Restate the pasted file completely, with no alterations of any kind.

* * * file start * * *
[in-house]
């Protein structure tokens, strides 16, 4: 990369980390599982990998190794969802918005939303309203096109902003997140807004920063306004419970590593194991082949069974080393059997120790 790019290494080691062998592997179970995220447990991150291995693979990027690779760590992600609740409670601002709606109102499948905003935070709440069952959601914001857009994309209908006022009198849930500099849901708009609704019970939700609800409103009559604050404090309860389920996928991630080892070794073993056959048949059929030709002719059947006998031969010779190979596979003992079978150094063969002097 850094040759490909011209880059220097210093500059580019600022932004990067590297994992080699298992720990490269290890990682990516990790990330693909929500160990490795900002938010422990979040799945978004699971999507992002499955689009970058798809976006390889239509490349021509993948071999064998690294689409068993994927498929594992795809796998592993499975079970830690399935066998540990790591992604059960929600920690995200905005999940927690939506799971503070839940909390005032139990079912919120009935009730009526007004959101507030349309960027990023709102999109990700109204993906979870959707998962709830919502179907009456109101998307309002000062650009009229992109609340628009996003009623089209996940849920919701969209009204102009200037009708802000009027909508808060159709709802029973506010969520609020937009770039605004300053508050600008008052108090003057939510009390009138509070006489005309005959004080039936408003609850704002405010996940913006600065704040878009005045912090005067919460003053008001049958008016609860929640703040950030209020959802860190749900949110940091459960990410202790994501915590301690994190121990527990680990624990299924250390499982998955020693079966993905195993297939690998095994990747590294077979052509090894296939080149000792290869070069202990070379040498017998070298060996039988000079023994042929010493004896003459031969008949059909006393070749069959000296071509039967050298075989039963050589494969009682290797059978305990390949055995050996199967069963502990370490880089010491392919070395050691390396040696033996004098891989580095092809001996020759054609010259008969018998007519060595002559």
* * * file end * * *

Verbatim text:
[in-house]
């Protein structure tokens, strides 16, 4: 990369980390599982990998190794969802918005939303309203096109902003997140807004920063306004419970590593194991082949069974080393059997120790 790019290494080691062998592997179970995220447990991150291995693979990027690779760590992600609740409670601002709606109102499948905003935070709440069952959601914001857009994309209908006022009198849930500099849901708009609704019970939700609800409103009559604050404090309860389920996928991630080892070794073993056959048949059929030709002719059947006998031969010779190979596979003992079978150094063969002097 850094040759490909011209880059220097210093500059580019600022932004990067590297994992080699298992720990490269290890990682990516990790990330693909929500160990490795900002938010422990979040799945978004699971999507992002499955689009970058798809976006390889239509490349021509993948071999064998690294689409068993994927498929594992795809796998592993499975079970830690399935066998540990790591992604059960929600920690995200905005999940927690939506799971503070839940909390005032139990079912919120009935009730009526007004959101507030349309960027990023709102999109990700109204993906979870959707998962709830919502179907009456109101998307309002000062650009009229992109609340628009996003009623089209996940849920919701969209009204102009200037009708802000009027909508808060159709709802029973506010969520609020937009770039605004300053508050600008008052108090003057939510009390009138509070006489005309005959004080039936408003609850704002405010996940913006600065704040878009005045912090005067919460003053008001049958008016609860929640703040950030209020959802860190749900949110940091459960990410202790994501915590301690994190121990527990680990624990299924250390499982998955020693079966993905195993297939690998095994990747590294077979052509090894296939080149000792290869070069202990070379040498017998070298060996039988000079023994042929010493004896003459031969008949059909006393070749069959000296071509039967050298075989039963050589494969009682290797059978305990390949055995050996199967069963502990370490880089010491392919070395050691390396040696033996004098891989580095092809001996020759054609010259008969018998007519060595002559």